A cyclist who was beneath the Arizona bridge as it collapsed after a freight train derailed Wednesday has told how she managed to escape with just seconds to spare.
Investigative reporter Camille Kimball, 59, described the incident as a ‘scene from hell’ after up to ten cars derailed, including a tanker labeled with a hazardous materials sign, over Tempe Beach Park.
The incident happened at around 6am local time. None of the train’s crew members were hurt but there was a report of someone suffering from smoke inhalation, said Tim McMahan, a spokesman for Union Pacific Railroad.
Kimball told DailyMail.com: ‘I had been biking up in the desert and had just been coming across the historic Mill Avenue Bridge and I passed under the train bridge which is something I do every day.
‘As I entered the area under the train bridge I was aware there was a train passing because I can hear it. It got really loud and I thought “this is the loudest train I’ve ever heard”.
‘As I emerged into the sunshine I could see other joggers and dog walkers facing the bridge with their cell phones out. Where I had been there was fiery debris.’
Kimball said she avoided the bridge collapse by seconds.
‘As I watched the flames got higher and higher,’ she said. ‘I realized the sound I heard was the bridge collapsing.
‘I feel we are all lucky in so far as we know no one was hurt.’
She added to CBS5: ‘I turned around to look and got the fright of my life.
‘Now there’s fire pouring into the lake from the middle of the bridge. It’ looks like a scene from hell, truly. A scene from hell. The flames are intense and the sky is filled with black smoke.’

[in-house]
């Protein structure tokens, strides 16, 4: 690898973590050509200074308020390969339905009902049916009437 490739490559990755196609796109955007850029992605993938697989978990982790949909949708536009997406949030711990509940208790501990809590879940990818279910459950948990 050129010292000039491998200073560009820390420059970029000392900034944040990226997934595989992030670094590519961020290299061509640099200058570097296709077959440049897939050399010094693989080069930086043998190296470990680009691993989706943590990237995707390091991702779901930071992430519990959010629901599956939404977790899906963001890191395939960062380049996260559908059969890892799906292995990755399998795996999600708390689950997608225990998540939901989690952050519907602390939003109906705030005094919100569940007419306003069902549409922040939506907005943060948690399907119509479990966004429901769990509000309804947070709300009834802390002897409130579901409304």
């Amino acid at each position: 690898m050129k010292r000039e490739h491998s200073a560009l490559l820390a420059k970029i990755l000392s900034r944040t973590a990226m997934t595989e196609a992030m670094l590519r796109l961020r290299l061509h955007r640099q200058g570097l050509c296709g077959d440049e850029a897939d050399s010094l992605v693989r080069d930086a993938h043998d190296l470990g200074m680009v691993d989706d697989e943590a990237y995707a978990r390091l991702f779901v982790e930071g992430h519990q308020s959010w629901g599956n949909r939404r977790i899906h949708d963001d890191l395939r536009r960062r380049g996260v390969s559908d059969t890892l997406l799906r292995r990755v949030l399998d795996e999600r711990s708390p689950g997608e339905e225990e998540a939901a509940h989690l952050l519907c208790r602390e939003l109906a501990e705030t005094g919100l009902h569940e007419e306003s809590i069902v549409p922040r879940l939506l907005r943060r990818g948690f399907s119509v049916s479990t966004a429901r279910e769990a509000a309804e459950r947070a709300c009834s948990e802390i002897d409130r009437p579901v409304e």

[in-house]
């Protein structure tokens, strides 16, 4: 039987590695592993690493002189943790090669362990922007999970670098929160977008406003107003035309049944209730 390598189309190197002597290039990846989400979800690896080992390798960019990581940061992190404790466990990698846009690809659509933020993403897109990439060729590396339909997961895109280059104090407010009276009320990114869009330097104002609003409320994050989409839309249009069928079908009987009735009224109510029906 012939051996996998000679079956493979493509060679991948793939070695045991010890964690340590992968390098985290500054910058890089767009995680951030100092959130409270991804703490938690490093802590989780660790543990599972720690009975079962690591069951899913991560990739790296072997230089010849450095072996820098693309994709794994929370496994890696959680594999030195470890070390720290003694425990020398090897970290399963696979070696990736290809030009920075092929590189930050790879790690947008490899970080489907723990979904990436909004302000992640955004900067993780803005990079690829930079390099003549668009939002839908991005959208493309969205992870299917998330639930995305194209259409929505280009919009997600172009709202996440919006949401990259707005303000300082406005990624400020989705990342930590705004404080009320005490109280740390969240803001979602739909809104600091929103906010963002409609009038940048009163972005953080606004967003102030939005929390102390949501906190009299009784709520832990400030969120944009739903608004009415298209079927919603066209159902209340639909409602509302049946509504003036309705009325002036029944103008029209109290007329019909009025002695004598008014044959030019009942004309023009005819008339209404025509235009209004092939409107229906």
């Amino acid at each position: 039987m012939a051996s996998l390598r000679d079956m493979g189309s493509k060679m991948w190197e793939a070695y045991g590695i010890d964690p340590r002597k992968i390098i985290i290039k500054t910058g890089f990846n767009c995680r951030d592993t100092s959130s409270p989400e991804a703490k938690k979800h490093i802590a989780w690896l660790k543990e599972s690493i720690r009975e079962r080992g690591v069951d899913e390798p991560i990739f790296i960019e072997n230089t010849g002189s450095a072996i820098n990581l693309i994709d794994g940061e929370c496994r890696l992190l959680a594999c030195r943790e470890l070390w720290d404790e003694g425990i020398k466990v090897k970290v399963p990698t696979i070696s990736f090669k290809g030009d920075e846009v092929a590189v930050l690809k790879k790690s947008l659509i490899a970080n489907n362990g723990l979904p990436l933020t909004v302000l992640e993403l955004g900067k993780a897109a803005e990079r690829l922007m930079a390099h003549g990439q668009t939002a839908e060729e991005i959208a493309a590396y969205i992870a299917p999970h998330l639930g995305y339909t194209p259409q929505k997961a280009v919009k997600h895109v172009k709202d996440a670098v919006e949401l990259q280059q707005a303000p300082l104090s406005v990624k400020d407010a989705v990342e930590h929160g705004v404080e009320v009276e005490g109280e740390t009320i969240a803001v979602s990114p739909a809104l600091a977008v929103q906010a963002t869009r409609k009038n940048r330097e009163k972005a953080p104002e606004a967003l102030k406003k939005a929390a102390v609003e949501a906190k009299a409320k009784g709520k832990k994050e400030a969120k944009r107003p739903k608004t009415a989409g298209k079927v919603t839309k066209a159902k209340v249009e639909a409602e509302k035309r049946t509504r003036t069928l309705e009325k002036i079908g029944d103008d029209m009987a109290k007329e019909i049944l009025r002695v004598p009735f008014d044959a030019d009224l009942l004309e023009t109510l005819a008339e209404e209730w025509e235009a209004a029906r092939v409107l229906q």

Union Pacific Railroad spokesman McMahan said two tanker cars on the ground contained flammable liquid cyclohexanone and another contained a rubber material but that there were no reports of any leaks and these tanks were not part of the blaze.
Several cars carried lumber and the three that fell to the ground beneath the bridge were the tank cars.
Investigators with the Federal Railroad Administration were dispatched to start a preliminary investigation, the agency said in a statement.
The bridge had its annual inspection earlier this month, McMahan said.
Tempe police had tweeted: ‘@TempePolice and Tempe Fire are on scene of a train derailment and large fire over Tempe Town Lake.
‘Several roads are restricted near Tempe Town Lake and west of downtown Tempe. Please avoid the area.’
Police Chief Sylvia Moir tweeted: ‘Update- Tempe Train derailment and Fire- No injuries known at this time but the scene is very dangerous.
‘Stay out of Tempe Town Lake and away from the area.’
At least 90 firefighters were on the scene of the crash which involved a Union Pacific train.
Valley Metro tweeted: ‘Service Alert-Update: Due to a heavy rail fire in Tempe, Valley Metro is terminating service eastbound at 38th St/Wash and Smith Martin/Apache Blvd in Tempe. Buses are being assembled to transport passengers around the incident.’
Local TV station footage showed huge flames, plumes of thick, black smoke and train cars lying on the ground below the bridge.
The 2.5-mile man-made lake is a popular recreation spot for jogging, cycling and boating located near Arizona State University.
Tempe hit the headlines earlier this week when a protest to support the Black Lives Matter movement turned violent.
After the crowd ignored orders to disperse, police deployed tear gas at the protesters, who responded by launching projectiles and shouting profanities as they moved toward a line of officers on bicycles.